To make my cake extra special, I used whipped cream and fresh strawberries as well as 100% pure fruit spread to fill and decorate it. Whether you prefer to keep your cake simple or make it more luscious, I can promise you that this light and lovely easy-to-make cake recipe is a teatime winner. 

Tiger Nut Victoria Sponge (10 servings)


200g tiger nut flour

2½ level tsp gluten-free baking powder (I used Waitrose Cook’s Homebaking brand)

200g butter, softened + a little extra for greasing the tin(s)

4 large organic eggs

125g raw clear organic honey

150g 100% strawberry fruit spread (I used St Dalfour)

200ml organic double cream

225g fresh strawberries, washed and dried - approximately 150g hulled and sliced and 75g left whole (for decoration)



Heat the oven to 175℃ / 350℉ / Gas mark 4

Grease and bottom line (with non-stick baking parchment) either 1 x loose-bottomed 20cm (8 inch) sandwich tin OR 2 x 15cm (6 inch) loose-bottomed sandwich tins.

Sift the tiger nut flour and baking powder together into a medium bowl.

Fix the double-bladed ’S’ shaped knife into the food processor and place the butter, honey, flour/baking powder and eggs into the processor bowl. 

Process for about 30 seconds until well mixed and a creamy (not runny) consistency. You may need to scrape down the sides of the of the bowl once or twice to make sure everything is incorporated.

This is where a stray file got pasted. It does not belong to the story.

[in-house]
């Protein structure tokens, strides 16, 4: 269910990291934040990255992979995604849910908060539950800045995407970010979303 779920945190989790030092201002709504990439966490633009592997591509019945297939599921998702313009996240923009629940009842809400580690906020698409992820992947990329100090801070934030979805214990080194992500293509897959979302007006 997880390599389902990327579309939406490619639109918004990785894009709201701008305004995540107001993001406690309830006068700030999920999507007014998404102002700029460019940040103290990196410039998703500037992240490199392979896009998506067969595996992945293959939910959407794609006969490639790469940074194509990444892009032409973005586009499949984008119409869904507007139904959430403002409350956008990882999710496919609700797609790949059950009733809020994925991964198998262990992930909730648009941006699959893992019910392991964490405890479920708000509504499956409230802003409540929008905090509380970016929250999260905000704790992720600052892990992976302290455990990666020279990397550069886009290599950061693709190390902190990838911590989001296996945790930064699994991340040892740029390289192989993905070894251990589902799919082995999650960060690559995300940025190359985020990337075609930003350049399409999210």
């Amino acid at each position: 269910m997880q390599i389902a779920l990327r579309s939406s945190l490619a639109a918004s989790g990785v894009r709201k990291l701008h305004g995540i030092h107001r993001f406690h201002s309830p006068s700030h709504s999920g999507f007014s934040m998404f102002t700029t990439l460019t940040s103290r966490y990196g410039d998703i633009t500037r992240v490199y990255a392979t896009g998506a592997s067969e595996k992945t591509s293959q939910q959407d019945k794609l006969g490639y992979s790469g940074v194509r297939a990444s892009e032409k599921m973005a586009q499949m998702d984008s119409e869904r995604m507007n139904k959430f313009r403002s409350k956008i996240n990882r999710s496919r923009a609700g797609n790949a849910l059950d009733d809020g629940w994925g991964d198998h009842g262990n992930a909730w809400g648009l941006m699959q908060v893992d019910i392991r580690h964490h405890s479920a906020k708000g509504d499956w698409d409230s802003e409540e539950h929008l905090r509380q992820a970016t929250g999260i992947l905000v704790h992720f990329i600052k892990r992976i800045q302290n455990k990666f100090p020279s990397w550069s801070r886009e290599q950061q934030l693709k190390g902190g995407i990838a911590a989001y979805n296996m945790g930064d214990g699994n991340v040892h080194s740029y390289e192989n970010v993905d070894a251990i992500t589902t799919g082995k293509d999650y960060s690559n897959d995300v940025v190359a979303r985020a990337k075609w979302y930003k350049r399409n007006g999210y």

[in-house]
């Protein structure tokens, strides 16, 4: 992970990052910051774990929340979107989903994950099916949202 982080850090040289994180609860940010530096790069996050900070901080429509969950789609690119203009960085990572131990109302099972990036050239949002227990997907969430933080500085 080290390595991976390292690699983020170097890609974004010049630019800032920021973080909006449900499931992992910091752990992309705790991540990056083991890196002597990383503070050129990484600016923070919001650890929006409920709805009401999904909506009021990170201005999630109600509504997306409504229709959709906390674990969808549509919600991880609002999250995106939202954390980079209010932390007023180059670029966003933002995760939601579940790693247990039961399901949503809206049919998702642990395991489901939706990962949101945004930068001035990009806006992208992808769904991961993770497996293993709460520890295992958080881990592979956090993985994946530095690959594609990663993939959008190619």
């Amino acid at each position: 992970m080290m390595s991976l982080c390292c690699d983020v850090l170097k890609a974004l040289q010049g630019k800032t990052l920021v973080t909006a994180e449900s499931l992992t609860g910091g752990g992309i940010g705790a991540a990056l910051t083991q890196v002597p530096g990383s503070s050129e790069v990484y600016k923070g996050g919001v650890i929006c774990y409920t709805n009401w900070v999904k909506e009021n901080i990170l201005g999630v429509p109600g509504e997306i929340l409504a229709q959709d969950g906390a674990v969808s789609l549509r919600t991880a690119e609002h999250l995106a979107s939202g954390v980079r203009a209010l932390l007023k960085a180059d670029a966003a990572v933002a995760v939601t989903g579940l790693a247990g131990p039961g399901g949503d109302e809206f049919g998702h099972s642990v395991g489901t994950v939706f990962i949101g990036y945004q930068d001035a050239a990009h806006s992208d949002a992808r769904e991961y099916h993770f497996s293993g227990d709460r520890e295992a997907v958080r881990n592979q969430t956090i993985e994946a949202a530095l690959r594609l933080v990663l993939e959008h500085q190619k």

Tip the cake mix into the prepared cake tin(s), spreading out evenly and levelling off the surface with a palette knife, then place into the oven. 

Bake the single 20cm (8”) cake for about 30 mins OR, if you’ve divided the cake mix between two 15cm (6”) sandwich tins, for about 20 minutes - until risen, golden-brown and firm to the touch. Also, if you put your ear close to the surface of the cooked cake it will kind of ‘sing’.

When ready, remove from the oven and allow to cool for 5 mins in the tin(s), before turning out onto a wire rack and cooling completely.

Split the single cake horizontally into two even halves, if required. Sandwich the two halves (or the two separate cakes) together by spreading the strawberry preserve onto one half. Top with the second half of the cake (cut side down, if you had to slice a whole cake through the middle)

For a special occasion, lightly whip the cream until it stands in soft peaks (don’t over whip it as it’ll be difficult to spread out evenly on top of the fruit spread). Fill the cake with the whipped cream and sliced strawberries. Put the second half of the cake on top (see above) and decorate with whole strawberries if liked.


N.B. I need to confirm the exact size of sandwich tins best suited to this recipe - 2 x 15cm is a guesstimate based on my only experience of making this cake in a larger tin. It is obviously easier for you to bake the cake halves separately in two tins rather than having to manually cut one cake horizontally through its middle afterwards. Please let the cake cool down completely before attempting to do this, otherwise it might fall apart. You still need a steady hand and clear vision to make an even cut! 

To avoid wire rack marks when you’re baking your cake in two tins, put a clean tea towel over the cooked cake in the tin, put your hand on top of the tea towel and turn the tin upside-down onto your hand and the tea towel - then carefully turn it from your hand onto the wire rack to cool completely.

If you are making a 15cm (6”) diameter sandwich cake, you may want to reduce the amount of whipped cream and strawberries for the filling accordingly. However, if you’re just using fruit spread to sandwich this size of cake together, the quantity shown in the above recipe will still be correct. 


Carbohydrate 29g Protein 5g - per serving